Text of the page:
Schlagwort: BECCS

Science – Roebroek et al. (2023): Releasing global forests from human management: How much more carbon could be stored?

Caspar T. J. Roebroek, Gregory Duveiller, Sonia I. Seneviratne, Edouard L. Davin, Alessandro Cescatti IN: Science, Vol 380 (6646), pp. 749-753, DOI: 10.1126/science.add5878

The authors integrated global maps of forest biomass and management with machine learning to show that by removing human intervention, under current climatic conditions and carbon dioxide (CO2) concentration, existing global forests could increase their aboveground biomass by up to 44.1 (error range: 21.0 to 63.0) petagrams of carbon. This is an increase of 15 to 16% over current levels, equating to about 4 years of current anthropogenic CO2 emissions.


Nature – Chen et al. (2023): Tree diversity increases decadal forest soil carbon and nitrogen accrual

Xinli Chen, Anthony R. Taylor, Peter B. Reich, Masumi Hisano, Han Y. H. Chen, Scott X. Chang IN: Nature,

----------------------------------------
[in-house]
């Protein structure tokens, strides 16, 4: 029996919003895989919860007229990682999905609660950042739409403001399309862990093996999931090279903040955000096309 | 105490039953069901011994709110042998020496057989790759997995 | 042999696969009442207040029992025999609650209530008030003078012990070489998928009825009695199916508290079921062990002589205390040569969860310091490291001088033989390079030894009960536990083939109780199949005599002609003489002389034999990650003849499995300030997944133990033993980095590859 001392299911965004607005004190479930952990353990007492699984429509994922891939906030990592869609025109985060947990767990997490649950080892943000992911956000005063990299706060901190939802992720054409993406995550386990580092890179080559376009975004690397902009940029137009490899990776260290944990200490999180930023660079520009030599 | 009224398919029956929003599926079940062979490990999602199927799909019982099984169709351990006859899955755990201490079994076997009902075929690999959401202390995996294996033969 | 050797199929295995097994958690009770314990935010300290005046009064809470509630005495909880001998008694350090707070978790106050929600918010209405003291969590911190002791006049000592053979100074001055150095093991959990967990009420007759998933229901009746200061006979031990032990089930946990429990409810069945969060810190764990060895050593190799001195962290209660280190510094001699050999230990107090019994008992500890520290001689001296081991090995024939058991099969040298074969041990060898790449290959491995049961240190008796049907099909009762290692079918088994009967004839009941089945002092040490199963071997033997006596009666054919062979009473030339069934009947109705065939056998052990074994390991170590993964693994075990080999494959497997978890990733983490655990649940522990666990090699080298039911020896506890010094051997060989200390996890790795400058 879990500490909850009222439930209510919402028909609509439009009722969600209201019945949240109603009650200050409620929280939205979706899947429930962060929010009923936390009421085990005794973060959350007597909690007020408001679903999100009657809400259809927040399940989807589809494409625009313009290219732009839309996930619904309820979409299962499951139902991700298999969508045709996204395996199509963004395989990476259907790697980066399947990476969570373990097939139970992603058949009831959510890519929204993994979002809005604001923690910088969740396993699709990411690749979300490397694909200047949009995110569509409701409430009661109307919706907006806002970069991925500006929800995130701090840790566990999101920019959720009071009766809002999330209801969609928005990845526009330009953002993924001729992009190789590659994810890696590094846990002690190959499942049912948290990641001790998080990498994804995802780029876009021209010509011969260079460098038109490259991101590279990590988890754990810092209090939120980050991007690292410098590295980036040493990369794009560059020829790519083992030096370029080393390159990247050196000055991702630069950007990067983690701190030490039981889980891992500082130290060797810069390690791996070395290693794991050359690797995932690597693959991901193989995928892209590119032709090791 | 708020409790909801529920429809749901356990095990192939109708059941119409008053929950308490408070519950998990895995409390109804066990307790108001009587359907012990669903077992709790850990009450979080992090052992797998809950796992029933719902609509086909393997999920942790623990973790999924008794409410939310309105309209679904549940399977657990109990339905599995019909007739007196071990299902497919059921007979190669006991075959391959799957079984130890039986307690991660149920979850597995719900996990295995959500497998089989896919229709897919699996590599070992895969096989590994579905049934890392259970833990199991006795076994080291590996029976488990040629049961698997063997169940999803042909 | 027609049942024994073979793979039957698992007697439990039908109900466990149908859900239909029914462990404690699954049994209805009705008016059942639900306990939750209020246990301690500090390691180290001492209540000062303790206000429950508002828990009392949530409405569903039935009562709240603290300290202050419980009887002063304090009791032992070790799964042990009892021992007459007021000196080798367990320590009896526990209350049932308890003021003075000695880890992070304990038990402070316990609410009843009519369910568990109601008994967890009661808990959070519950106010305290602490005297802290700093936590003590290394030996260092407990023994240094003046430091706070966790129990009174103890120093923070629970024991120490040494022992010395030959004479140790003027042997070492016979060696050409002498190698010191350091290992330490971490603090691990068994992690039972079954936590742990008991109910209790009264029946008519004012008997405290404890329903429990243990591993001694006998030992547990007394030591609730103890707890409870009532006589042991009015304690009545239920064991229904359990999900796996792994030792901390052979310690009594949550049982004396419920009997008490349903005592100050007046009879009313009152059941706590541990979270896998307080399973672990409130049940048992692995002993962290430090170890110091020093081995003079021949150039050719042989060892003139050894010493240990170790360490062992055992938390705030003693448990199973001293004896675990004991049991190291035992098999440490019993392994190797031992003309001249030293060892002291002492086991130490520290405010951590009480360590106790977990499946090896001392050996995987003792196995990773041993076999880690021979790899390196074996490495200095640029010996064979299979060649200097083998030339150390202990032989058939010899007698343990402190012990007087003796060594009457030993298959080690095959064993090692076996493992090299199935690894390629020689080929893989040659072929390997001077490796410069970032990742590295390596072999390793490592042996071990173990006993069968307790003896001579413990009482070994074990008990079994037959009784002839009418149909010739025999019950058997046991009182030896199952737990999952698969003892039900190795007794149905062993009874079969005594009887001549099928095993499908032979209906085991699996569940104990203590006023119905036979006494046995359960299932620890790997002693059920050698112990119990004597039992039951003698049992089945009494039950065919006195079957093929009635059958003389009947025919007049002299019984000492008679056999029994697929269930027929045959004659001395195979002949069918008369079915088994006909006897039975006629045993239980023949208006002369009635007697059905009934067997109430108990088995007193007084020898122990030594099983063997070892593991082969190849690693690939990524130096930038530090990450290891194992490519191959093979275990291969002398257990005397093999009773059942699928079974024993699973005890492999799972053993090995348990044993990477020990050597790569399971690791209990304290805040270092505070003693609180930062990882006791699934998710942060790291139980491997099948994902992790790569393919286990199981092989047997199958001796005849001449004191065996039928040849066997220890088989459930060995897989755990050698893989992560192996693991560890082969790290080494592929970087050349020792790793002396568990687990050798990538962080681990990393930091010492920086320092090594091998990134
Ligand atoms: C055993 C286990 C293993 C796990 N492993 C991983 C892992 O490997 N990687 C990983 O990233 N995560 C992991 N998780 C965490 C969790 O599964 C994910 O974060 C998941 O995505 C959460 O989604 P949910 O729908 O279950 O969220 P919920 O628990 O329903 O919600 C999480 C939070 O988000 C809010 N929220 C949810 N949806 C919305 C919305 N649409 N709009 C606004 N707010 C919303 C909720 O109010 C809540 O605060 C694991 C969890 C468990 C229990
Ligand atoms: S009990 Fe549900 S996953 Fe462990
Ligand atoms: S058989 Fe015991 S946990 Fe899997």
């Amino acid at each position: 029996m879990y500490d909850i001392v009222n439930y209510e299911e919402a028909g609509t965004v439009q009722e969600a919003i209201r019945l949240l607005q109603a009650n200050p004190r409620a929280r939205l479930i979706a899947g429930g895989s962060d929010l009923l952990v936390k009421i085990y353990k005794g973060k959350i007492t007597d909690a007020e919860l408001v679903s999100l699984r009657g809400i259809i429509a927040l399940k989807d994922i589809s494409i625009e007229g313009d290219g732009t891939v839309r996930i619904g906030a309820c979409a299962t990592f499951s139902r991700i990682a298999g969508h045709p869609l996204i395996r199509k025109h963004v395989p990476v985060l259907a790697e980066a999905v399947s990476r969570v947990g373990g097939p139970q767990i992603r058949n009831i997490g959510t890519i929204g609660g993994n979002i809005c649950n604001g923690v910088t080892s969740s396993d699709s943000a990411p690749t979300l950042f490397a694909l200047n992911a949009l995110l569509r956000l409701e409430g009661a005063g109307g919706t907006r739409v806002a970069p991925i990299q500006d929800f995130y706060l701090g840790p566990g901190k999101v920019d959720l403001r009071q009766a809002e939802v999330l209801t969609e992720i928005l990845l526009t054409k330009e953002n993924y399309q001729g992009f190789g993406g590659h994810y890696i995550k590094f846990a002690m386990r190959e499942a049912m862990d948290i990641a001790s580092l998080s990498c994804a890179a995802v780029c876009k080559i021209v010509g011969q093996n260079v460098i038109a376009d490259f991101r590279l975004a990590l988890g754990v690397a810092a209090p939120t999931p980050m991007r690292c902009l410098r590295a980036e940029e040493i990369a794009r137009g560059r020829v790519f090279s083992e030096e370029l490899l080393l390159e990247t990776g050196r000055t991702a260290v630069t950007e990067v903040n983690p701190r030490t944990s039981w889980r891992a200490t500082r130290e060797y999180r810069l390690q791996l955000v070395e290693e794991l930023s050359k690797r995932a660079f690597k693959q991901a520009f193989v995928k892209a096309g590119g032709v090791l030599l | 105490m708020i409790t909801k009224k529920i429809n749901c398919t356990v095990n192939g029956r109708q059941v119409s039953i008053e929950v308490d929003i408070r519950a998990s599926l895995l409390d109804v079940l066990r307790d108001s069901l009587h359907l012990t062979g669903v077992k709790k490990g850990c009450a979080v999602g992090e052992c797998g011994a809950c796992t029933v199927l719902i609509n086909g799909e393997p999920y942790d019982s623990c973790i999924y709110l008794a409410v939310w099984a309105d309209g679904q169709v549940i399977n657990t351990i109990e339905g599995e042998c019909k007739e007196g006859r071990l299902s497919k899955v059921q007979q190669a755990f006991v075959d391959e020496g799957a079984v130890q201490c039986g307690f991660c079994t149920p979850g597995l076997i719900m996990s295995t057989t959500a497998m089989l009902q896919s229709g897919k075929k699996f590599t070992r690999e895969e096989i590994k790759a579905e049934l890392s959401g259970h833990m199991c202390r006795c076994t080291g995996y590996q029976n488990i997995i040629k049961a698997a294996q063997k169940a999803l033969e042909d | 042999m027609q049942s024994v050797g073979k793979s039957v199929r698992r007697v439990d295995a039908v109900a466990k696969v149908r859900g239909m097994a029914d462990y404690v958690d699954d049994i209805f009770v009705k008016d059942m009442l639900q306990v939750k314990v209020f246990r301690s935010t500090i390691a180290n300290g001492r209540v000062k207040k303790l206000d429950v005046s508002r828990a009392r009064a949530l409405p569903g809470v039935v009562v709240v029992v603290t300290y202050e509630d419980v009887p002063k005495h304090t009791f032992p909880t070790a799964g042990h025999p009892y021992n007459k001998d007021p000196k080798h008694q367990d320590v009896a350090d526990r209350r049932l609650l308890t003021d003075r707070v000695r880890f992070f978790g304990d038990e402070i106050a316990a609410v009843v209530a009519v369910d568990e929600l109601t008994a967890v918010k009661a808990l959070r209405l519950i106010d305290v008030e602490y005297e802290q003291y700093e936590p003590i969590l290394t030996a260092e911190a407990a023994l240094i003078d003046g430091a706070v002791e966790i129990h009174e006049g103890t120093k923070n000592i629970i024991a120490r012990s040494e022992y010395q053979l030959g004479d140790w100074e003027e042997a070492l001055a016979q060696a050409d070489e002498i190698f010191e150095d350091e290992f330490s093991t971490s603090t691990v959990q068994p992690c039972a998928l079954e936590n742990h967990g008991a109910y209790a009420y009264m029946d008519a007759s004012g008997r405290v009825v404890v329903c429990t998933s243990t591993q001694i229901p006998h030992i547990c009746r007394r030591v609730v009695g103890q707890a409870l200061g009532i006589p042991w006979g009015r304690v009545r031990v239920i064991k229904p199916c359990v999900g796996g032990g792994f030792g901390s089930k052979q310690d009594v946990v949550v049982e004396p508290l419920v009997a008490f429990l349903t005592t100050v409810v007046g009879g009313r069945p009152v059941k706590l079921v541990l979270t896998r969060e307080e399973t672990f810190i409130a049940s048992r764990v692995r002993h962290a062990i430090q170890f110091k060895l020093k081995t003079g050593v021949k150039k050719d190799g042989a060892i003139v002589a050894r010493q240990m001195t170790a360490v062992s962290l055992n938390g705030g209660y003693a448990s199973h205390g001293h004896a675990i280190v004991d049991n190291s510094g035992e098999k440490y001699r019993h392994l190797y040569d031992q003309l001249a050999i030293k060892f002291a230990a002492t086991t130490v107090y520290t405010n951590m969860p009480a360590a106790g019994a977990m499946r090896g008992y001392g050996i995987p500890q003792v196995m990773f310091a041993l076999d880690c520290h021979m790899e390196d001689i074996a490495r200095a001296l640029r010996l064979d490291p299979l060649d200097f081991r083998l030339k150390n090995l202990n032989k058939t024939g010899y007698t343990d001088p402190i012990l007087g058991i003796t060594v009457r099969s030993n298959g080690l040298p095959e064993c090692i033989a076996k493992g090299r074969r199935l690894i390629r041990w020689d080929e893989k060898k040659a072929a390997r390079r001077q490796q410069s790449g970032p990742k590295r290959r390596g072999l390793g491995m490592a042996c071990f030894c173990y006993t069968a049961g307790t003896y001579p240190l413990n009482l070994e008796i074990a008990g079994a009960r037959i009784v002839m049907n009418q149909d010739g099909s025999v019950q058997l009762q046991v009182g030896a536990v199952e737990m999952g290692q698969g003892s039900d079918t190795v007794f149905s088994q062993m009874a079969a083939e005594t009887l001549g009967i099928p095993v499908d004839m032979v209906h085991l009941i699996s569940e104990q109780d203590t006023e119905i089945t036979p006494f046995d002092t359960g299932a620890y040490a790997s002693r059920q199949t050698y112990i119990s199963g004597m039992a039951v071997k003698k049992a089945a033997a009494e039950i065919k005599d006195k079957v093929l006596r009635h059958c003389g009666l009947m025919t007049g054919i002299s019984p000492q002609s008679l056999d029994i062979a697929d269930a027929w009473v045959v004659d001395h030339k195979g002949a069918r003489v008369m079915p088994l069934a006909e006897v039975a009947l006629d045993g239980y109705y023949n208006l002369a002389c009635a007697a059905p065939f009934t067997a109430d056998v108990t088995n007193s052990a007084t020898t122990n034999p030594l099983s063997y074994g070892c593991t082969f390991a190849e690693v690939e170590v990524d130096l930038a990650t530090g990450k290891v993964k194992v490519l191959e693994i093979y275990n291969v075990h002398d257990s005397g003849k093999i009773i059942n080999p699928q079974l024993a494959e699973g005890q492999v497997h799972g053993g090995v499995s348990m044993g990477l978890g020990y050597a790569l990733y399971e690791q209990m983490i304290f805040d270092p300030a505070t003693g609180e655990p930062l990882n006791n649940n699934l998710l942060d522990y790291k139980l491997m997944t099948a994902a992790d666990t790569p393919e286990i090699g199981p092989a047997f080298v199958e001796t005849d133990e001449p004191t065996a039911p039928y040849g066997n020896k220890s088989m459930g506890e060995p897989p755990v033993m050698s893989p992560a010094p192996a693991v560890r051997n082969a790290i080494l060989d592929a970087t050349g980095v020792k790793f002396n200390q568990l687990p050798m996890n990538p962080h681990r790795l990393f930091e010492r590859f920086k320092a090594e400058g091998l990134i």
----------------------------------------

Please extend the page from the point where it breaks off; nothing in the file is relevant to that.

The authors analyse Canada’s National Forest Inventory (NFI) database with the help of structural equation modelling (SEM) to explore the relationship between tree diversity and soil carbon and nitrogen accumulation in natural forests. The authors find that greater tree diversity is associated with higher soil carbon and nitrogen accumulation, validating inferences from biodiversity-manipulation experiments. The results highlight that conserving and promoting functionally diverse forests could promote soil carbon and nitrogen storage, enhancing both carbon sink capacity and soil nitrogen fertility.


Van Kooten (2023): Determining optimal forest rotation ages and carbon offset credits: Accounting for post-harvest carbon storehouses

G. Cornelis van Kooten IN: Canadian Agricultural Economics,

A major policy concern is whether forests should be left unharvested to avoid carbon dioxide (CO2) emissions and store carbon, or harvested to take advantage of potential carbon storage in post-harvest wood product sinks and removal of CO2 from the atmosphere by new growth. The issue is addressed in this paper by examining carbon rotation ages that consider commercial timber as well as carbon values. A discrete-time optimal rotation age model is developed that employs data on carbon fluxes stored in both living and dead biomass as opposed to carbon as a function of timber growth.